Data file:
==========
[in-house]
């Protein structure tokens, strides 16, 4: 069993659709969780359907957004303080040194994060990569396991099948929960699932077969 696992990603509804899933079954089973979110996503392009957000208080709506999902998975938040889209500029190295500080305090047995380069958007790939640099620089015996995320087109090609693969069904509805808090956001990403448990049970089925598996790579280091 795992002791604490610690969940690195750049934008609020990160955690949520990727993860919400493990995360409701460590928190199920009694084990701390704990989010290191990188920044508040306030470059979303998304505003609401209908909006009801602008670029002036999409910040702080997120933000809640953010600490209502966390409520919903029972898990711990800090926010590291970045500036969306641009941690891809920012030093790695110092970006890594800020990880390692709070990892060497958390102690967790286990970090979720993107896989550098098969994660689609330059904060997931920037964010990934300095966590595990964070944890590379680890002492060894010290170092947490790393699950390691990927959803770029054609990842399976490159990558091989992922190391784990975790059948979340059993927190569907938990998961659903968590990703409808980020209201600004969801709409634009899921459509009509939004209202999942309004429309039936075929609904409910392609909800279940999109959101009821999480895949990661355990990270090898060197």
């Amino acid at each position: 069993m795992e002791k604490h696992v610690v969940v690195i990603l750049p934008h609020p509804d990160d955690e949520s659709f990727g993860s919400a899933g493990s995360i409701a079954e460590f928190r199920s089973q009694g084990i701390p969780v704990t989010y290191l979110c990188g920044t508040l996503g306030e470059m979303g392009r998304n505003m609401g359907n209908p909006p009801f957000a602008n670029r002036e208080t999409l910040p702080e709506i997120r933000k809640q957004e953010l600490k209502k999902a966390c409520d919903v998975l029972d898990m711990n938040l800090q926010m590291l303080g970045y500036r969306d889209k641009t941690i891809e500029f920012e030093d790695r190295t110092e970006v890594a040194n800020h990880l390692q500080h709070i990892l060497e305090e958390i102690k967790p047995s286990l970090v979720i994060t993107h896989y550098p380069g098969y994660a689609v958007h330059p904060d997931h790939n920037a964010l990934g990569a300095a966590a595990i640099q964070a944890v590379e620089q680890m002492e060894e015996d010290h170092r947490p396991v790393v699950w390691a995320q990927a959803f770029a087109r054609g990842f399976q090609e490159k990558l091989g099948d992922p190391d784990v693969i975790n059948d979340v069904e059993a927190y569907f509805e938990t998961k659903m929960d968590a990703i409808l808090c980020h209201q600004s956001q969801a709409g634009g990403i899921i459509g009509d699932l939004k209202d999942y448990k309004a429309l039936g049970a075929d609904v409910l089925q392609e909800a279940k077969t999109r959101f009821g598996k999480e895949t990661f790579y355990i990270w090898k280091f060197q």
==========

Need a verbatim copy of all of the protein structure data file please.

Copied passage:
[in-house]
């Protein structure tokens, strides 16, 4: 069993659709969780359907957004303080040194994060990569396991099948929960699932077969 696992990603509804899933079954089973979110996503392009957000208080709506999902998975938040889209500029190295500080305090047995380069958007790939640099620089015996995320087109090609693969069904509805808090956001990403448990049970089925598996790579280091 795992002791604490610690969940690195750049934008609020990160955690949520990727993860919400493990995360409701460590928190199920009694084990701390704990989010290191990188920044508040306030470059979303998304505003609401209908909006009801602008670029002036999409910040702080997120933000809640953010600490209502966390409520919903029972898990711990800090926010590291970045500036969306641009941690891809920012030093790695110092970006890594800020990880390692709070990892060497958390102690967790286990970090979720993107896989550098098969994660689609330059904060997931920037964010990934300095966590595990964070944890590379680890002492060894010290170092947490790393699950390691990927959803770029054609990842399976490159990558091989992922190391784990975790059948979340059993927190569907938990998961659903968590990703409808980020209201600004969801709409634009899921459509009509939004209202999942309004429309039936075929609904409910392609909800279940999109959101009821999480895949990661355990990270090898060197």
């Amino acid at each position: 069993m795992e002791k604490h696992v610690v969940v690195i990603l750049p934008h609020p509804d990160d955690e949520s659709f990727g993860s919400a899933g493990s995360i409701a079954e460590f928190r199920s089973q009694g084990i701390p969780v704990t989010y290191l979110c990188g920044t508040l996503g306030e470059m979303g392009r998304n505003m609401g359907n209908p909006p009801f957000a602008n670029r002036e208080t999409l910040p702080e709506i997120r933000k809640q957004e953010l600490k209502k999902a966390c409520d919903v998975l029972d898990m711990n938040l800090q926010m590291l303080g970045y500036r969306d889209k641009t941690i891809e500029f920012e030093d790695r190295t110092e970006v890594a040194n800020h990880l390692q500080h709070i990892l060497e305090e958390i102690k967790p047995s286990l970090v979720i994060t993107h896989y550098p380069g098969y994660a689609v958007h330059p904060d997931h790939n920037a964010l990934g990569a300095a966590a595990i640099q964070a944890v590379e620089q680890m002492e060894e015996d010290h170092r947490p396991v790393v699950w390691a995320q990927a959803f770029a087109r054609g990842f399976q090609e490159k990558l091989g099948d992922p190391d784990v693969i975790n059948d979340v069904e059993a927190y569907f509805e938990t998961k659903m929960d968590a990703i409808l808090c980020h209201q600004s956001q969801a709409g634009g990403i899921i459509g009509d699932l939004k209202d999942y448990k309004a429309l039936g049970a075929d609904v409910l089925q392609e909800a279940k077969t999109r959101f009821g598996k999480e895949t990661f790579y355990i990270w090898k280091f060197q």